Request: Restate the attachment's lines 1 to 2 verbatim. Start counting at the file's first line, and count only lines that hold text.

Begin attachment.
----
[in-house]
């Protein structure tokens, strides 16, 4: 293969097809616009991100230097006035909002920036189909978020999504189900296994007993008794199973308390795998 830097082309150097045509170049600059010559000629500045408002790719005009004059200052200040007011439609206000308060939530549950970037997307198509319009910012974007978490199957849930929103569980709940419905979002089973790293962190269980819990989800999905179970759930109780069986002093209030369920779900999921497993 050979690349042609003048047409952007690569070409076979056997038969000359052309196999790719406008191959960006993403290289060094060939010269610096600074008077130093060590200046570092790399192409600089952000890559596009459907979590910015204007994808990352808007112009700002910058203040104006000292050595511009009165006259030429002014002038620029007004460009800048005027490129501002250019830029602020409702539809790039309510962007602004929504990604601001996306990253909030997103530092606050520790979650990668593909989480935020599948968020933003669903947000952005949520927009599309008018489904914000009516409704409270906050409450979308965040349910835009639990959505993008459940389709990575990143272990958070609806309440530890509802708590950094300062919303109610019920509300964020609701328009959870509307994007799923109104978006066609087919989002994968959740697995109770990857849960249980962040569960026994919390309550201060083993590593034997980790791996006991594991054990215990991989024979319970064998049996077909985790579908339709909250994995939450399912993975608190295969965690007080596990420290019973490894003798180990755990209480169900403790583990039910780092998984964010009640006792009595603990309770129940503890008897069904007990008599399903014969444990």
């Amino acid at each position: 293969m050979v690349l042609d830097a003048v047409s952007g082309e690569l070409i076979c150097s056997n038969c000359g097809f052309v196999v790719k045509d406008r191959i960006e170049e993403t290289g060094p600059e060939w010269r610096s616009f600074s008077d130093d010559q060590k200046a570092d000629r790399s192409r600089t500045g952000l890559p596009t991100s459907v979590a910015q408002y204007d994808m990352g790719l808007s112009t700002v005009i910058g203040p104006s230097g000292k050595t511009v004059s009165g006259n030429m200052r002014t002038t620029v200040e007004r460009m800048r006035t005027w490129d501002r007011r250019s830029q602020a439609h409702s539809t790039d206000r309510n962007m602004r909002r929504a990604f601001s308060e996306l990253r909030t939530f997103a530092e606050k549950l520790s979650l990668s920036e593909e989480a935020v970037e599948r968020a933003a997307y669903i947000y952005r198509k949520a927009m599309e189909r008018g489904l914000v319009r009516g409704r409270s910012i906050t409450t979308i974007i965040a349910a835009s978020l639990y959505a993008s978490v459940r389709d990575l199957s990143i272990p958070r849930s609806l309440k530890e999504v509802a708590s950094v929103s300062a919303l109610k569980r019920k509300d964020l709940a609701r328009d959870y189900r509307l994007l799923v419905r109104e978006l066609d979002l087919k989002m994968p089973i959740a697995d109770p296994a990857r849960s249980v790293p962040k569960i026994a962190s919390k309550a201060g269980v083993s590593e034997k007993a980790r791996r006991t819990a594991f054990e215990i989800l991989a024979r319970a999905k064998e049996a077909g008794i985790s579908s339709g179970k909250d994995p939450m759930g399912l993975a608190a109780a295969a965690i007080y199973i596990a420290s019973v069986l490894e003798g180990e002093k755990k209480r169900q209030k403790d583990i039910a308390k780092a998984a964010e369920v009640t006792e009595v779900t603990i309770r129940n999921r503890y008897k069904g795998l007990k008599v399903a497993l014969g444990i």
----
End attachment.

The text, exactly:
[in-house]
């Protein structure tokens, strides 16, 4: 293969097809616009991100230097006035909002920036189909978020999504189900296994007993008794199973308390795998 830097082309150097045509170049600059010559000629500045408002790719005009004059200052200040007011439609206000308060939530549950970037997307198509319009910012974007978490199957849930929103569980709940419905979002089973790293962190269980819990989800999905179970759930109780069986002093209030369920779900999921497993 050979690349042609003048047409952007690569070409076979056997038969000359052309196999790719406008191959960006993403290289060094060939010269610096600074008077130093060590200046570092790399192409600089952000890559596009459907979590910015204007994808990352808007112009700002910058203040104006000292050595511009009165006259030429002014002038620029007004460009800048005027490129501002250019830029602020409702539809790039309510962007602004929504990604601001996306990253909030997103530092606050520790979650990668593909989480935020599948968020933003669903947000952005949520927009599309008018489904914000009516409704409270906050409450979308965040349910835009639990959505993008459940389709990575990143272990958070609806309440530890509802708590950094300062919303109610019920509300964020609701328009959870509307994007799923109104978006066609087919989002994968959740697995109770990857849960249980962040569960026994919390309550201060083993590593034997980790791996006991594991054990215990991989024979319970064998049996077909985790579908339709909250994995939450399912993975608190295969965690007080596990420290019973490894003798180990755990209480169900403790583990039910780092998984964010009640006792009595603990309770129940503890008897069904007990008599399903014969444990």